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Lecturer in French
I work on French literature and history of the 18th and 19th centuries. My research encompasses the intellectual history, political thought, and literary production of the period. My current book project, entitled The Tribune and the People: Revolutionary leadership in 19th century France, addresses the question of how French practitioners and theorists of revolution of the 18th and 19th centuries struggled to define the relationship between popular sovereignty and representative leadership. I also have articles published or in progress on Flaubert's L'Education sentimentale, Sand's Nanon, Hubert Robert's paintings of the Louvre, and Voltaire's Letters to the English Nation. My research interests include revolutionary discourses from 1642 till today, literature and economic thought, writings of the self, utopian and dystopian thought, and connections between French and Russian literature.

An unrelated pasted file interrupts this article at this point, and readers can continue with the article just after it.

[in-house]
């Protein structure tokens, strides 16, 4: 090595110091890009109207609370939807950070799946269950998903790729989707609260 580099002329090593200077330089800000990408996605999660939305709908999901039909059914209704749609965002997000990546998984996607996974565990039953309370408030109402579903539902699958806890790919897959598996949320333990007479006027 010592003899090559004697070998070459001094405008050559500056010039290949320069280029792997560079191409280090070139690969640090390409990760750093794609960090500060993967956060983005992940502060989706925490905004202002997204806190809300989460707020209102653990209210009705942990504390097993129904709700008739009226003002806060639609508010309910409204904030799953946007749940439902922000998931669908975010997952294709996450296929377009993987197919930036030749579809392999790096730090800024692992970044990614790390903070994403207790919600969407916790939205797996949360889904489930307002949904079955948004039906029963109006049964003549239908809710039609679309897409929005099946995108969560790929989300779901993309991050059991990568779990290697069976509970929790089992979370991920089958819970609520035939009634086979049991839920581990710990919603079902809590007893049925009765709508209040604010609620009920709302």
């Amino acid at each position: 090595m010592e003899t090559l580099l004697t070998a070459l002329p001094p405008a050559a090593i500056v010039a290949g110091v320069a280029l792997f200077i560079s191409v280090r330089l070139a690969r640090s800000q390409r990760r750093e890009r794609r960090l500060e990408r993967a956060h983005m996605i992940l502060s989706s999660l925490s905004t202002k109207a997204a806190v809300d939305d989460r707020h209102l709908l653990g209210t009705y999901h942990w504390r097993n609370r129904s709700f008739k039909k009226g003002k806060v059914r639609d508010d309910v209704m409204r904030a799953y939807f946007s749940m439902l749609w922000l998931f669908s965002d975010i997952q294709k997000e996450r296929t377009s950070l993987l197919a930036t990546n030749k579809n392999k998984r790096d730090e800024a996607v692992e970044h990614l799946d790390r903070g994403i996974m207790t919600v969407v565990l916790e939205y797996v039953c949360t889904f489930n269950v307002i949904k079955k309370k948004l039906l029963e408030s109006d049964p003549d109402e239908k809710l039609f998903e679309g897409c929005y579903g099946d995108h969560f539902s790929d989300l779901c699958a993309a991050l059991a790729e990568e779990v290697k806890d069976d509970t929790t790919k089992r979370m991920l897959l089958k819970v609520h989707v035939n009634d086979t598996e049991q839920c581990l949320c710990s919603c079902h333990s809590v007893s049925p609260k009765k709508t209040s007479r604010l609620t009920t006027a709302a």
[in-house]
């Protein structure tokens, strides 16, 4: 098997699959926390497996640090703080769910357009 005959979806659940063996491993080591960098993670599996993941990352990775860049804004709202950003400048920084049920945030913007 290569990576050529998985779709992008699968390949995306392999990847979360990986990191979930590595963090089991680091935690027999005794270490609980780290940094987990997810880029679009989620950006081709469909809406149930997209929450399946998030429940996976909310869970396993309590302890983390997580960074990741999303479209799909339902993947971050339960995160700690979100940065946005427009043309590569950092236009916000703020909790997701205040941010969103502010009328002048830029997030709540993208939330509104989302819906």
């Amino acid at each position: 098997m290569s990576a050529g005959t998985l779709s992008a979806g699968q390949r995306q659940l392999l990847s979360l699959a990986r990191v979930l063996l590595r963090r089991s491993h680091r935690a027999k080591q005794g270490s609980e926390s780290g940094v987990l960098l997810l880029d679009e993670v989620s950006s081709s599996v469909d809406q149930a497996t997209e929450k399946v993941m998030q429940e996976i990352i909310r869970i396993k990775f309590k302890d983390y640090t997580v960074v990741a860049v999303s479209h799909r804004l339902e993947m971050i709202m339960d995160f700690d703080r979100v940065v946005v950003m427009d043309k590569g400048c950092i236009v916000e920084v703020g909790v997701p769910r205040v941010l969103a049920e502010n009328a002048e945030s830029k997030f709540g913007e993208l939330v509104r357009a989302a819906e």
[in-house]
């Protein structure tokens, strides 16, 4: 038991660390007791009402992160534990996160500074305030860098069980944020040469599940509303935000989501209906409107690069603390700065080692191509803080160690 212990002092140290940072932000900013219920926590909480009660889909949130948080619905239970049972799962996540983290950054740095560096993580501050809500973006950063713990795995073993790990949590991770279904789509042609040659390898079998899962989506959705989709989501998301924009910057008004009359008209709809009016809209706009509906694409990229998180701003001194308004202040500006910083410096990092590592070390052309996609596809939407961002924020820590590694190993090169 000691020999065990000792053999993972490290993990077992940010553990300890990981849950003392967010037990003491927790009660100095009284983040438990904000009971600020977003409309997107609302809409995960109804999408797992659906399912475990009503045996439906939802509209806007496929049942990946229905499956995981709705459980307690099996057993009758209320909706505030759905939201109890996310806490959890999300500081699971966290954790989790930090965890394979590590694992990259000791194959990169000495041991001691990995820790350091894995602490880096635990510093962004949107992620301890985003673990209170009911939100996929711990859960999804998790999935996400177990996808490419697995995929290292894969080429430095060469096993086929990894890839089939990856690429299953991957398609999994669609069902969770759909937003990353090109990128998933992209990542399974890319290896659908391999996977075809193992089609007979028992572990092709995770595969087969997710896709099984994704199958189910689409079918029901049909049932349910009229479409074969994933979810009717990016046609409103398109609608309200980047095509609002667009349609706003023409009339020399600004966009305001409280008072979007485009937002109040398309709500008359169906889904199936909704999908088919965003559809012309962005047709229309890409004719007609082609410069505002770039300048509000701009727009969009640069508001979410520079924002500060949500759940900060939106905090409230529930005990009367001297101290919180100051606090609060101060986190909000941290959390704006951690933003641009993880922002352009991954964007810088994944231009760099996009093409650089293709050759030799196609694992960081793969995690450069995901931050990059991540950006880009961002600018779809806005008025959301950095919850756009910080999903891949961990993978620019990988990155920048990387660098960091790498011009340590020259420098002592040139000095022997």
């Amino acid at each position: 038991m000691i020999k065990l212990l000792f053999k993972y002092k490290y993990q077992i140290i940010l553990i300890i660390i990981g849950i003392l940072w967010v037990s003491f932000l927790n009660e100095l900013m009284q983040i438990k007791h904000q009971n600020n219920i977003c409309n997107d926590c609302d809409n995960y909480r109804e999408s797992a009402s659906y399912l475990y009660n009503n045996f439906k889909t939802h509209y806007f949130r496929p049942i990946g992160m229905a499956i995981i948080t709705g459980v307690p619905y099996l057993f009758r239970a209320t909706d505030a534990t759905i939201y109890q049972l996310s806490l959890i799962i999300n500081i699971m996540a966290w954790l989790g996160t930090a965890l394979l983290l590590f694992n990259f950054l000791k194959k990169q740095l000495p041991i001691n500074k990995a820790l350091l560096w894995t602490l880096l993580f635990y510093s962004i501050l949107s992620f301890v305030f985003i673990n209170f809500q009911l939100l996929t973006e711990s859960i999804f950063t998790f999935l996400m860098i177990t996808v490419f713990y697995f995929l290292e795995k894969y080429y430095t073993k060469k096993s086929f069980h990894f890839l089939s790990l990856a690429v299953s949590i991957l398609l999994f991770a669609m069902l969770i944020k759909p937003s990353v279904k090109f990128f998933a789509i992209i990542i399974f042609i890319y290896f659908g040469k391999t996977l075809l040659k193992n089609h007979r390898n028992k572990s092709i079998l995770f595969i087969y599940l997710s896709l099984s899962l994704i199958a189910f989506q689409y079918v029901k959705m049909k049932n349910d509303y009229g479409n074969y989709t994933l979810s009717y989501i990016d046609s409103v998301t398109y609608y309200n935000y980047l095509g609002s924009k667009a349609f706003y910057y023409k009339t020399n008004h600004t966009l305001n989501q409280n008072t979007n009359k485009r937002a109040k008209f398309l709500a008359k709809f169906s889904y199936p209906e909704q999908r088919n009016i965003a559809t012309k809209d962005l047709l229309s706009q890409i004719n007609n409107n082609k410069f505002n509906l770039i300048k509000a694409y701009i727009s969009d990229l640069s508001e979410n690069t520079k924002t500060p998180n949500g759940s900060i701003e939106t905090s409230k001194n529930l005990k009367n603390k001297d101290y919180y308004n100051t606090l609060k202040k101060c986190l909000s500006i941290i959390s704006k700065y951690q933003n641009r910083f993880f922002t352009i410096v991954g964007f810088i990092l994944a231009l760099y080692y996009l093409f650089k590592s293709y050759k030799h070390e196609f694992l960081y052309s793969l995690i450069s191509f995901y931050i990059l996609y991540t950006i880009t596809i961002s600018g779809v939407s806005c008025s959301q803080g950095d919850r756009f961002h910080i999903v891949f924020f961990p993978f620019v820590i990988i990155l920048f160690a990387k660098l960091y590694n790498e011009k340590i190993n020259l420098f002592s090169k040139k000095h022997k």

I teach seminars on Early Modern and Modern French literature at both the undergraduate and graduate levels, a freshman writing seminar under the umbrella of the Education as Self-Fashioning program, and French language courses at all levels.
Stanford University (2008-2015)
Ph.D. in French Literature. Dissertation title: "The Tribune and the People: Revolutionary Leadership in France, 1789-1871" Advisor: Dan Edelstein. Readers: Keith M. Baker, Margaret Cohen, Joshua Landy
The University of Chicago (2003-2007)
B.A. in Romance Languages and Literatures (French), with honors; B.A. in Economics